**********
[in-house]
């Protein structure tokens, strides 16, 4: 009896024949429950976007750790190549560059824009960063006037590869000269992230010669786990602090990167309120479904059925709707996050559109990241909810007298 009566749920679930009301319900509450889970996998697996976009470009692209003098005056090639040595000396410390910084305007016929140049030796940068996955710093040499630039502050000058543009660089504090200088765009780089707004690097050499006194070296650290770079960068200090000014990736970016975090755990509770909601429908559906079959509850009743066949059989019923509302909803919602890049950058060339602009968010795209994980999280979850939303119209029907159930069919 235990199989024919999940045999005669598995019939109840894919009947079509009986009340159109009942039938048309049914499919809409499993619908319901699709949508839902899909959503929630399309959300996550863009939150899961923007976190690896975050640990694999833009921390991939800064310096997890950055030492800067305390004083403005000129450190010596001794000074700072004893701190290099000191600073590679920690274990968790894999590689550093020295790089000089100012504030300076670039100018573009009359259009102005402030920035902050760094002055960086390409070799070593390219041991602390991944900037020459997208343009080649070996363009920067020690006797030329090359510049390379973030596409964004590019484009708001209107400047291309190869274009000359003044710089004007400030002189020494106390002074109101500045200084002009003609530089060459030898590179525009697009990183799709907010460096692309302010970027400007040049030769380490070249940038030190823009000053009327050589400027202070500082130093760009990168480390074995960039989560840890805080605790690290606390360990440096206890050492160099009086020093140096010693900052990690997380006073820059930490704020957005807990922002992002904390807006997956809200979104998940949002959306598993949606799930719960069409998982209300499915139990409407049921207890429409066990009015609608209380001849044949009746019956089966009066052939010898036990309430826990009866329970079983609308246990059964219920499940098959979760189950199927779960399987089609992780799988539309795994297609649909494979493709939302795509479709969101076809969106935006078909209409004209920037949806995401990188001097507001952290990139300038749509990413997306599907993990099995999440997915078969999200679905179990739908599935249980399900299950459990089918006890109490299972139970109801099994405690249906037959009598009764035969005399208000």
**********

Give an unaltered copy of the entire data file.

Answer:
[in-house]
């Protein structure tokens, strides 16, 4: 009896024949429950976007750790190549560059824009960063006037590869000269992230010669786990602090990167309120479904059925709707996050559109990241909810007298 009566749920679930009301319900509450889970996998697996976009470009692209003098005056090639040595000396410390910084305007016929140049030796940068996955710093040499630039502050000058543009660089504090200088765009780089707004690097050499006194070296650290770079960068200090000014990736970016975090755990509770909601429908559906079959509850009743066949059989019923509302909803919602890049950058060339602009968010795209994980999280979850939303119209029907159930069919 235990199989024919999940045999005669598995019939109840894919009947079509009986009340159109009942039938048309049914499919809409499993619908319901699709949508839902899909959503929630399309959300996550863009939150899961923007976190690896975050640990694999833009921390991939800064310096997890950055030492800067305390004083403005000129450190010596001794000074700072004893701190290099000191600073590679920690274990968790894999590689550093020295790089000089100012504030300076670039100018573009009359259009102005402030920035902050760094002055960086390409070799070593390219041991602390991944900037020459997208343009080649070996363009920067020690006797030329090359510049390379973030596409964004590019484009708001209107400047291309190869274009000359003044710089004007400030002189020494106390002074109101500045200084002009003609530089060459030898590179525009697009990183799709907010460096692309302010970027400007040049030769380490070249940038030190823009000053009327050589400027202070500082130093760009990168480390074995960039989560840890805080605790690290606390360990440096206890050492160099009086020093140096010693900052990690997380006073820059930490704020957005807990922002992002904390807006997956809200979104998940949002959306598993949606799930719960069409998982209300499915139990409407049921207890429409066990009015609608209380001849044949009746019956089966009066052939010898036990309430826990009866329970079983609308246990059964219920499940098959979760189950199927779960399987089609992780799988539309795994297609649909494979493709939302795509479709969101076809969106935006078909209409004209920037949806995401990188001097507001952290990139300038749509990413997306599907993990099995999440997915078969999200679905179990739908599935249980399900299950459990089918006890109490299972139970109801099994405690249906037959009598009764035969005399208000």